The Inkatha Freedom Party has justified its decision to vote with the ANC to help it regain control of the Johannesburg metro, reneging on its 2016 cooperation agreement with the DA, EFF and other smaller parties.
Party spokesperson Mkhuleko Hlengwa said the IFP was under, the leadership of the DA, “undermined, overlooked and isolated” and this was “contrary to the dictates of the cooperation agreement”. Despite these challenges, his party pressed on, he said.
Hlengwa also said that the removal of IFP member of the mayoral committee for housing Mzobanzi Ntuli “without consultation in 2017” was another stumbling block to their continued commitment to the cooperative administration.
Ntuli was fired by former mayor Herman Mashaba for what he referred to as Ntuli's failure to turn around the damage done to the portfolio under the ANC's administration.
Mashaba said although Ntuli inherited a housing department that was performing poorly and with a legacy of corruption he had failed to make his mark in the department.
“Despite former MMC Ntuli's best efforts, the department's performance has not improved. While this is primarily a function of the administration of this department, it is going to require different leadership to affect the turnaround of this critical function,” said Mashaba.
As a result of Ntuli being shown the door, “our remaining MMC [Nonhlanhla Makhuba, who oversaw the Transport portfolio] subsequently, did not enjoy the latitude of her office with an overshadowing mayor,” said Hlengwa.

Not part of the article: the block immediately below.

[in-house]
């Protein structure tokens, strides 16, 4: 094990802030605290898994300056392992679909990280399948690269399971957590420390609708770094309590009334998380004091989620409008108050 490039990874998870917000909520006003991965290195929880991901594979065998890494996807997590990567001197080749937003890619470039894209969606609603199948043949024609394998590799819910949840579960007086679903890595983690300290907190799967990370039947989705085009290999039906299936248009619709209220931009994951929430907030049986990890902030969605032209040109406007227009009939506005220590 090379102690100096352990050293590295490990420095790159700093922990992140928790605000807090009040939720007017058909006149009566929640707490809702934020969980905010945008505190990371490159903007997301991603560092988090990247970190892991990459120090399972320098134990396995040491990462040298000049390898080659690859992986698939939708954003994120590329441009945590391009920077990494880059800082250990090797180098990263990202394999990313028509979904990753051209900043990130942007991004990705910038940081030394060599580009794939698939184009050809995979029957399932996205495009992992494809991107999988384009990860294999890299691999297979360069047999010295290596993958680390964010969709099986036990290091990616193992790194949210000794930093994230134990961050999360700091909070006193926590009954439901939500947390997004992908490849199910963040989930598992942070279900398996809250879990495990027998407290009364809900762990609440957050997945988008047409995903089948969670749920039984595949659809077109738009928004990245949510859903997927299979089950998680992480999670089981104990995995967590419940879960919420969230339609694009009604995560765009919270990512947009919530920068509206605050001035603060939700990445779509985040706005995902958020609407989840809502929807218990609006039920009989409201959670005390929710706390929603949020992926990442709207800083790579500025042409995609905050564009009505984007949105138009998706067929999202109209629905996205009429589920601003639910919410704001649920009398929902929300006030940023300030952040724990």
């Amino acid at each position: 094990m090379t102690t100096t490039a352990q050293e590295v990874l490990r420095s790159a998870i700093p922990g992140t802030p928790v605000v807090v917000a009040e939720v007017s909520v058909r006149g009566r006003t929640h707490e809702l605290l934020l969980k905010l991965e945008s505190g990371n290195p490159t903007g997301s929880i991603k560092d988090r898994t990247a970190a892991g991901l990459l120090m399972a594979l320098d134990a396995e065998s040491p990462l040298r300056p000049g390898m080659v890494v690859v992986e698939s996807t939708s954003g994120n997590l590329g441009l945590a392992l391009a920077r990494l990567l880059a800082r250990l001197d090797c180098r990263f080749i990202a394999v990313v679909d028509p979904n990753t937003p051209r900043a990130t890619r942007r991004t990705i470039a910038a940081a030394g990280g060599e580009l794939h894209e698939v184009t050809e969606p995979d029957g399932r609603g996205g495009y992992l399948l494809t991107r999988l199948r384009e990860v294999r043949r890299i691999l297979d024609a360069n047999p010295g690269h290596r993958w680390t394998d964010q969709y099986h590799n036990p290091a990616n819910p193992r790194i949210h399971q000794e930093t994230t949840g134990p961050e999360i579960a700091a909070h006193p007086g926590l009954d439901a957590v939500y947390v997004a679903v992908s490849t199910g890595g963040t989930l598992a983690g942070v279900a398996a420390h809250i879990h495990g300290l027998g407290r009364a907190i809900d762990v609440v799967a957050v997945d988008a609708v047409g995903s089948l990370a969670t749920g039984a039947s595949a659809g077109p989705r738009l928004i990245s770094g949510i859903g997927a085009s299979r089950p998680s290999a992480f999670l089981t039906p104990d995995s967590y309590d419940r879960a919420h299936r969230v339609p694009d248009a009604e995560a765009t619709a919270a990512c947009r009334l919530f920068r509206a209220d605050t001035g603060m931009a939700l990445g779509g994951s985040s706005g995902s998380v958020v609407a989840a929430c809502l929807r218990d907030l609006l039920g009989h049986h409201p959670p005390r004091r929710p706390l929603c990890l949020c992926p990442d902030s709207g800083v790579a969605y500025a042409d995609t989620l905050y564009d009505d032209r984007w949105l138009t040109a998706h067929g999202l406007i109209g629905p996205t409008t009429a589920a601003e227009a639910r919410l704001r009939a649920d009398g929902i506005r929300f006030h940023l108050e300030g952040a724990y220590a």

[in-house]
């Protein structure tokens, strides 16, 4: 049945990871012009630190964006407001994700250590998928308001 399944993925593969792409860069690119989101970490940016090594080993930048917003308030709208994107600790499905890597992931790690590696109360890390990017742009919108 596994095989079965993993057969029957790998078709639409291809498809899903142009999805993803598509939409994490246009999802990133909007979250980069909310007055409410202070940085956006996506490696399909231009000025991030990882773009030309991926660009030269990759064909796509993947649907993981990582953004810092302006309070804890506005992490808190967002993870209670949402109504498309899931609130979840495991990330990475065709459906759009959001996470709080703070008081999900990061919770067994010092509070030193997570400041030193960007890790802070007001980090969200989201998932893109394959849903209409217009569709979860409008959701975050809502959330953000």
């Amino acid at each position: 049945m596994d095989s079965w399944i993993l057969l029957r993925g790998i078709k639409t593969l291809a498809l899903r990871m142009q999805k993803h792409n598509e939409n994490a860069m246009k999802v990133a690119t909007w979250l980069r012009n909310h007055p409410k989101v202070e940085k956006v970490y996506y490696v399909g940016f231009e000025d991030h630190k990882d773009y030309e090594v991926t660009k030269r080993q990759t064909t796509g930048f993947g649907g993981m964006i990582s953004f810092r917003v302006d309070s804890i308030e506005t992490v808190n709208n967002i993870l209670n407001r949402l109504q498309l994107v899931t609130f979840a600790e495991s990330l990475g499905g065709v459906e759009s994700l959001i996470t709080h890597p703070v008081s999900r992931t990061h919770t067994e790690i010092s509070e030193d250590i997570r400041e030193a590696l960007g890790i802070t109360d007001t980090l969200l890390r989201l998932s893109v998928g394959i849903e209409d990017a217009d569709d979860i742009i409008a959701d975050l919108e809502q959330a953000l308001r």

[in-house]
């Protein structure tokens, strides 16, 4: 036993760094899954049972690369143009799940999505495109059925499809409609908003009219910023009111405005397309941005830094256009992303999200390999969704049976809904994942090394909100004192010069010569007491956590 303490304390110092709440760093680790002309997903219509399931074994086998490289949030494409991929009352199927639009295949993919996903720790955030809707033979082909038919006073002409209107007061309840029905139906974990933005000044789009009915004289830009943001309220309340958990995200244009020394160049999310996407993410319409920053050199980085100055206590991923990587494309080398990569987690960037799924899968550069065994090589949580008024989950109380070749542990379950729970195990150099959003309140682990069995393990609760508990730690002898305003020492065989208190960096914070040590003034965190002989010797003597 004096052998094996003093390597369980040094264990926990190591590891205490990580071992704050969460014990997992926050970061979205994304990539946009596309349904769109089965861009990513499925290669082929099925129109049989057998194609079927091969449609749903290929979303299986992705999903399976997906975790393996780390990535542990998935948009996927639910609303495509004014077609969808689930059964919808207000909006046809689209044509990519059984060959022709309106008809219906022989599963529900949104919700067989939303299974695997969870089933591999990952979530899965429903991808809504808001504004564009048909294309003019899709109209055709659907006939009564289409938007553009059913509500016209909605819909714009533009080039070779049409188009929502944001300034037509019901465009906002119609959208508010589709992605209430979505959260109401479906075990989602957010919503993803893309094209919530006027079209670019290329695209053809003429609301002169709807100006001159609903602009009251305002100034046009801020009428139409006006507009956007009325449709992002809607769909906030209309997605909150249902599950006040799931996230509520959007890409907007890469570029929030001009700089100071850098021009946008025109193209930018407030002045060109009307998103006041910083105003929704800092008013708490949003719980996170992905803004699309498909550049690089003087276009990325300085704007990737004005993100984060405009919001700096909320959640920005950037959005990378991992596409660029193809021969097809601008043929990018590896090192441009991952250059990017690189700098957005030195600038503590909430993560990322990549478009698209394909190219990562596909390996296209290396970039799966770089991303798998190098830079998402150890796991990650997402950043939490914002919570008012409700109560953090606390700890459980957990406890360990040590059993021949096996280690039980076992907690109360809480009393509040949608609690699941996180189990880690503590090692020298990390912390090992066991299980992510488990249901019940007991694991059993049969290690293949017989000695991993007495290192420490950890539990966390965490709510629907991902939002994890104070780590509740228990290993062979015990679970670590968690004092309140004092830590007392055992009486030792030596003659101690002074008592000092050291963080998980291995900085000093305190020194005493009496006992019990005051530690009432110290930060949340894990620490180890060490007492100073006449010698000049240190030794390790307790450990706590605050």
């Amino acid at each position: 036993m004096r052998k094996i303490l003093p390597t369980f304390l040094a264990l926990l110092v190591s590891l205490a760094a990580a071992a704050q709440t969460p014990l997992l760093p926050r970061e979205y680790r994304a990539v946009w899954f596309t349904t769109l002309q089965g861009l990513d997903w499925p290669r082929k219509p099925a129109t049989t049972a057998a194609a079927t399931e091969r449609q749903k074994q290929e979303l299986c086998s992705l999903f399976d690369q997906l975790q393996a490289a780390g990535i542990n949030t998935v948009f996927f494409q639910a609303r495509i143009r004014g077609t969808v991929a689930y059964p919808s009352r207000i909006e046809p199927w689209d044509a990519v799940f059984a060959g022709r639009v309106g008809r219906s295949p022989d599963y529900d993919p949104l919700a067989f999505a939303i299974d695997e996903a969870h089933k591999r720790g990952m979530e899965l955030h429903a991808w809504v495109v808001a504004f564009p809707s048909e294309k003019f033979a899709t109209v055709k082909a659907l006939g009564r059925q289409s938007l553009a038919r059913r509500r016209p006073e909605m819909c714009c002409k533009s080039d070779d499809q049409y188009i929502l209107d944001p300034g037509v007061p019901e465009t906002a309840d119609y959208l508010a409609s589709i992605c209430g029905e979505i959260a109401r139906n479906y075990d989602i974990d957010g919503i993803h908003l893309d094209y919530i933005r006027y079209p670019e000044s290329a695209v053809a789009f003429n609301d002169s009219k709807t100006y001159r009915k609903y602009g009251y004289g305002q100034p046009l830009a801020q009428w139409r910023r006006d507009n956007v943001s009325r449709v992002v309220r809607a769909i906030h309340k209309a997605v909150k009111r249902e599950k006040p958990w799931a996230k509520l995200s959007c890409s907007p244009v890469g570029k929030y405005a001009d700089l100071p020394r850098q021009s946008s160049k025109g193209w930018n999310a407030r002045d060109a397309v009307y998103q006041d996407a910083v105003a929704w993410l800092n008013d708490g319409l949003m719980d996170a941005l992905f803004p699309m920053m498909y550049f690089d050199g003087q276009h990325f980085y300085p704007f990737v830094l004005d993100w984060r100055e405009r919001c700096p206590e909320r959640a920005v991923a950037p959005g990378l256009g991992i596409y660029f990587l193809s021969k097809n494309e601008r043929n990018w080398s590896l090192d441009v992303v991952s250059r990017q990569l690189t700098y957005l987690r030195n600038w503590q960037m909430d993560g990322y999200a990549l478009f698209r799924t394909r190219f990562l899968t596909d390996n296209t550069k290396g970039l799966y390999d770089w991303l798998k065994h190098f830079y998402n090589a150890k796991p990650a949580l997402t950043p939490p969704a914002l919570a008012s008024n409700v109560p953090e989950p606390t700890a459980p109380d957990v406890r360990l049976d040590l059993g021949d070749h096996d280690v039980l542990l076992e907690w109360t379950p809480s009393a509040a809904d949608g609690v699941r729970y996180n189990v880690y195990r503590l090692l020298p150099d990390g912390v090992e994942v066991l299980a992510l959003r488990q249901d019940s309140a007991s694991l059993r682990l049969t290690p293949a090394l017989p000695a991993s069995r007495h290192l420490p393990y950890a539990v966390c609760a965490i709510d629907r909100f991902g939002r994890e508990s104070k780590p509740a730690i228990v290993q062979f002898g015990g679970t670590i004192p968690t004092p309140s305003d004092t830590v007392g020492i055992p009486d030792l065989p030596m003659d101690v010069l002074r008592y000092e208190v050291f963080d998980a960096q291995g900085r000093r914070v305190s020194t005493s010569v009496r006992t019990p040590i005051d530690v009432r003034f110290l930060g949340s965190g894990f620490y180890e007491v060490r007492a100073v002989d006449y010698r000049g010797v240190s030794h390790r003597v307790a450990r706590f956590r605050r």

The resignation of Mashaba then provided the IFP with “the opportunity for the cooperation agreement to press the reset button and fix that which had broken”.
“Clearly the fielding of two mayoral candidates from two parties in the cooperation agreements, namely the EFF and the DA was ... indicative of a deadlock in the cooperation in the City of Johannesburg,” said Hlengwa.
The IFP had indicated its wish to reconnect with the ANC as far back as its national conference held in August in Ulundi, KwaZulu-Natal.
Hlengwa said although the IFP had decided to vote with the ANC this was “done in the collective interest of service delivery and to restore stability” to the embattled metro.
“The citizens of Johannesburg could not be subjected to playing second fiddle to party politicking with services delivery and to restore stability, said Hlengwa.
He reiterated that the IFP remained committed to the value of good governance, integrity and people-centred development.
“The IFP will maintain its individual identity and uphold its values. The IFP in agreeing to work with the ANC does not become an extension of the ANC; just as it was not an extension of the DA in the previous arrangement,” said the IFP national spokesperson.
He also guaranteed residents that in the departments that the IFP has been deployed, namely the portfolio of transport and human settlement, the MMCs designate “will endeavour to deliver quality services”.
On Saturday, newly elected Johannesburg mayor Geoff Makhubo rewarded the IFP with two MMC positions, for voting with the ANC in the council sitting that saw him elected with 137 votes.
The IFP's Nonhlanhla Makhuba, who is also the IFP women's brigade deputy national chairperson, retained the transport portfolio, which she has held since 2016.
Makhubo also announced IFP Youth Brigade National Secretary, Mlungisi Mabaso, as MMC for human settlement.
“He brings with him youthful energy and innovation to the portfolio; he was a member of the portfolio committee since 2016,” said Hlengwa.
The IFP national spokesperson acknowledged that “coalitions are not easy, particularly given their recent introduction to the country” but pledged to learn from their past mistakes and ensure good governance for the city's residents.